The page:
Yes, there has been a spike in cases and hospitalizations in certain states because of these activities. But not a significant spike. We are talking 250,000 new cases in June, and about 10,000 new deaths.

That may seem like a lot. But tens of millions of Americans have increased their mobility over the past few weeks, so in context, the overwhelming majority of these consumers who are going to malls, beaches and restaurants again, are not contracting Covid-19, let alone being hospitalized or dying because of the virus.

In other words, it increasingly appears that most consumers have made up their minds: they can sustain a quasi-normal lifestyle, which mitigates virus risks via social distancing and mask wearing, yet still allows them to do things.

One of those things is air travel. That’s why, from its mid-April lows to today, TSA recorded total traveler throughout at airports has risen more than 500%.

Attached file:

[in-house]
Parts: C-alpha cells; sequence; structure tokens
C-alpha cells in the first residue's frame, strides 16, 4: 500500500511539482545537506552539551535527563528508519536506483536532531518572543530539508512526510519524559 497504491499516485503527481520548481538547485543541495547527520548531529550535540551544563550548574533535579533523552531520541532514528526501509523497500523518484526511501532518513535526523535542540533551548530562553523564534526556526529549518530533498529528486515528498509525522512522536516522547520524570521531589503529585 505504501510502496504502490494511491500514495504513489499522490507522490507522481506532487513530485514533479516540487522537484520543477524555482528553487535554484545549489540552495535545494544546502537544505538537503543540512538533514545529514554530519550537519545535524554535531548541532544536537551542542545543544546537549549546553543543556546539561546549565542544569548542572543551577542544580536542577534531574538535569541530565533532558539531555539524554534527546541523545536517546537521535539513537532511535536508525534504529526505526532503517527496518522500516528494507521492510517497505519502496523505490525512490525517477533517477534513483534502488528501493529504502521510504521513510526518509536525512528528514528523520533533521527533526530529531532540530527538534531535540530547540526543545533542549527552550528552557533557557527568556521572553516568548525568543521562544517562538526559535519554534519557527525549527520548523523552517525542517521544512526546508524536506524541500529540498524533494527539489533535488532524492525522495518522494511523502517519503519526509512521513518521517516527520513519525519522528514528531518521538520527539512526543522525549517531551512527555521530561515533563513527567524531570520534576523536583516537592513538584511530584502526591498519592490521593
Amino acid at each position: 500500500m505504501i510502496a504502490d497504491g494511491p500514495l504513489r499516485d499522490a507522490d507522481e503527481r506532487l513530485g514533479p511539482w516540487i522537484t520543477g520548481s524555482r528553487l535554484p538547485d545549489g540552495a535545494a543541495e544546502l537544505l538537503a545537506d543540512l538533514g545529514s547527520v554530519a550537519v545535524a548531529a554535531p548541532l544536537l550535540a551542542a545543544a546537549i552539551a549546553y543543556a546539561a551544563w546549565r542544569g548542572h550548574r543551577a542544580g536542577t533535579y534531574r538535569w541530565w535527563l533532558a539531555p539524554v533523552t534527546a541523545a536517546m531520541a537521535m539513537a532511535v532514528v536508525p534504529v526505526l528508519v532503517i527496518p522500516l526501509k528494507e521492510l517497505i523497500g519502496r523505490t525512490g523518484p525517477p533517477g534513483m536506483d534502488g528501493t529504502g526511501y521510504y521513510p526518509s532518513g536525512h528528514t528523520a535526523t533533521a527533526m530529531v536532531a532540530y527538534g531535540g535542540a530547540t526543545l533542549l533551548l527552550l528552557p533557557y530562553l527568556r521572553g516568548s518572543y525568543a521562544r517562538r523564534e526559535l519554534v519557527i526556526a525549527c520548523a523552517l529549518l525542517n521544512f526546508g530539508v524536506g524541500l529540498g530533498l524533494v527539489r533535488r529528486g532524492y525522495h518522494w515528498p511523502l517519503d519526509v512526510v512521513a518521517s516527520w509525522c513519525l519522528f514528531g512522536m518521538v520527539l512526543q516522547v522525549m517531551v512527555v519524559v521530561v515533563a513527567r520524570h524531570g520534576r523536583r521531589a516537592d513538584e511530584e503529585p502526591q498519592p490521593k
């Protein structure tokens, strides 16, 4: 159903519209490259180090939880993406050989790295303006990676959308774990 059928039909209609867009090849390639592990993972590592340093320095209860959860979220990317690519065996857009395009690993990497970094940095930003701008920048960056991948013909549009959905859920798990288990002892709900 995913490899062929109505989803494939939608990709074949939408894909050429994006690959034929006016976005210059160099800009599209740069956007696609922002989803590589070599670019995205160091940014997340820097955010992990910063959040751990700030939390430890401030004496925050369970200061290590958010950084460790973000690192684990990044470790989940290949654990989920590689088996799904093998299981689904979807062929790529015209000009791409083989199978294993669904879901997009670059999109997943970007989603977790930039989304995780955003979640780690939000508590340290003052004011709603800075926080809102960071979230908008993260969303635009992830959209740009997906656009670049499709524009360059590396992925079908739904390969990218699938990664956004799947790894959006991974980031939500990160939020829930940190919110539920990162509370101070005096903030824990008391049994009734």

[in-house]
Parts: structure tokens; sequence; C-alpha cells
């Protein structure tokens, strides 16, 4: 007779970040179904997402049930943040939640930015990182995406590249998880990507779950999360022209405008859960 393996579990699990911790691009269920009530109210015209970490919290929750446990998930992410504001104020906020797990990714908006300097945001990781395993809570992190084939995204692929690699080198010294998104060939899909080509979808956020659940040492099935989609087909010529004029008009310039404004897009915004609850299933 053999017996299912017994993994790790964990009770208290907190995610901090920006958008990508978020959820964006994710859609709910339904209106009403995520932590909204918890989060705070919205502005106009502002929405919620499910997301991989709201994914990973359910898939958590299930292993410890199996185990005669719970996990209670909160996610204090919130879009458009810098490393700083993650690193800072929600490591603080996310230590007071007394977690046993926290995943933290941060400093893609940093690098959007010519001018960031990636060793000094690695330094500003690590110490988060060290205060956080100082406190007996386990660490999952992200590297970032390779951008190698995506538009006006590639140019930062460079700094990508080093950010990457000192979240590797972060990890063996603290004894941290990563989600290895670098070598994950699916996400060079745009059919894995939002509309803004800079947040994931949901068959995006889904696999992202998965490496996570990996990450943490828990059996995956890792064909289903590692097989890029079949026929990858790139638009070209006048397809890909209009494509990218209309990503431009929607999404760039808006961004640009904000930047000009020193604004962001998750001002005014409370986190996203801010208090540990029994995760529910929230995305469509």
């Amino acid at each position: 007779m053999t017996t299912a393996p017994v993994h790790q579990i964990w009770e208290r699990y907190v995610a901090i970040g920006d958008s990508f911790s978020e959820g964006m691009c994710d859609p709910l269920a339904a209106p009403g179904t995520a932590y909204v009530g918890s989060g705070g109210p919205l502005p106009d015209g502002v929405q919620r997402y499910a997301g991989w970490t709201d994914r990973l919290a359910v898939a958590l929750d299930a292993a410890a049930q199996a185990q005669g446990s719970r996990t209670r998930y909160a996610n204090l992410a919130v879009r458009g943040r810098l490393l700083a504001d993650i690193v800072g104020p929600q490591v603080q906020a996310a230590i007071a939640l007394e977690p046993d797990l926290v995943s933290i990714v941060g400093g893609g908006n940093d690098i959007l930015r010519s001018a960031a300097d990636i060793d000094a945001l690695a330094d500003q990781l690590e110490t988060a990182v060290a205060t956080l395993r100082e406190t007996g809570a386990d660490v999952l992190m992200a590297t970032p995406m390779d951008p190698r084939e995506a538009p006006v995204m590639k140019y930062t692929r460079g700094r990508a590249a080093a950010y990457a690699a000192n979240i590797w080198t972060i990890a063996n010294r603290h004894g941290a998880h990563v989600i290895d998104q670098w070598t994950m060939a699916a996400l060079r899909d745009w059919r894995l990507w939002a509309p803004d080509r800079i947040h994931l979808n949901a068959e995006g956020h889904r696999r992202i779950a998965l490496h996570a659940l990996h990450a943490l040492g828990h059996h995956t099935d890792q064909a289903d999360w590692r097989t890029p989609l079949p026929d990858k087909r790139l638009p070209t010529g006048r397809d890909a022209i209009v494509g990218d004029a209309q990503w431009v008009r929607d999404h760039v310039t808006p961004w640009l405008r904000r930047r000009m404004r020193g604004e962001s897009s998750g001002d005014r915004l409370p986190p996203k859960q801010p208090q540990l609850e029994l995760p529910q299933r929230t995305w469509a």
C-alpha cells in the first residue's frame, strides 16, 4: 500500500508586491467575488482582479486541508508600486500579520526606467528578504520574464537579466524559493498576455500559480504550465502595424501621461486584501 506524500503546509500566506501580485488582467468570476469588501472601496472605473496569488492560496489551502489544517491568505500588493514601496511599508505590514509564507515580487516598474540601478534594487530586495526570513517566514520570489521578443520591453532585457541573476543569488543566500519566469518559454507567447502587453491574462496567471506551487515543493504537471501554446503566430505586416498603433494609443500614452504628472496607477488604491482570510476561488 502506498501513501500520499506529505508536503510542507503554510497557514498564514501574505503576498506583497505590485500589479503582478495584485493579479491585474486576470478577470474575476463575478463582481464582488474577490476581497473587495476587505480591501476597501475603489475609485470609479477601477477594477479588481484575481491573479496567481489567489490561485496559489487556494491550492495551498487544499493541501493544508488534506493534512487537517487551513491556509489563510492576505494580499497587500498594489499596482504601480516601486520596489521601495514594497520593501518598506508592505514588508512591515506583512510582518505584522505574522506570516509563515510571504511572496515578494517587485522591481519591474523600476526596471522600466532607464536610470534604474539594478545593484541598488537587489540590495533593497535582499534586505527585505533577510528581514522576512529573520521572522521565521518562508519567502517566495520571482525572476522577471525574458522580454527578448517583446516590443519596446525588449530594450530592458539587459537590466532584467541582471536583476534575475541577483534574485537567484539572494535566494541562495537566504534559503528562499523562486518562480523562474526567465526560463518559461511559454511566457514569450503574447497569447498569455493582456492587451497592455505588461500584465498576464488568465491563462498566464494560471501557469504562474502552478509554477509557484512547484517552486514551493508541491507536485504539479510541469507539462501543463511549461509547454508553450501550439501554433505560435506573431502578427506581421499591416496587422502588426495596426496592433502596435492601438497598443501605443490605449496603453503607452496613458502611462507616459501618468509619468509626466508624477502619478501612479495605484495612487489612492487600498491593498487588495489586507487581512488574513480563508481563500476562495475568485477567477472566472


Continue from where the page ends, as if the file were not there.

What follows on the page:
Sure, total traveler throughput is still down 79% year-over-year as of mid-June. But that’s up from 90%+ declines throughout April and May, and represents the first time that the year-over-year decline has been less than 80% since March 21.

The emergence of a second wave won’t derail this recovery.

Pulling from the aforementioned logic, consumers appear committed to living their lives again, with cautious measures, and the emergence of a second wave will increase those cautious measures but not scare consumers back inside again.

Thus, between now and the end of the year, air traffic trends will significantly improve.

As they do, UAL stock will roar higher.

United Airlines Stock Is Undervalued

By my numbers, United Airlines stock is significantly undervalued, if air traffic trends can largely normalize by 2022 (which seems entirely likely).

My base case model on United Airlines assumes the following:

  • United’s revenues get slammed in 2020, before strongly rebounding 2021, and sustaining that recovery in 2022. Fiscal 2022 revenues come in around $40 billion, versus $43 billion in 2019 revenues, with the difference being accounted for by marginal loss of business and personal travel.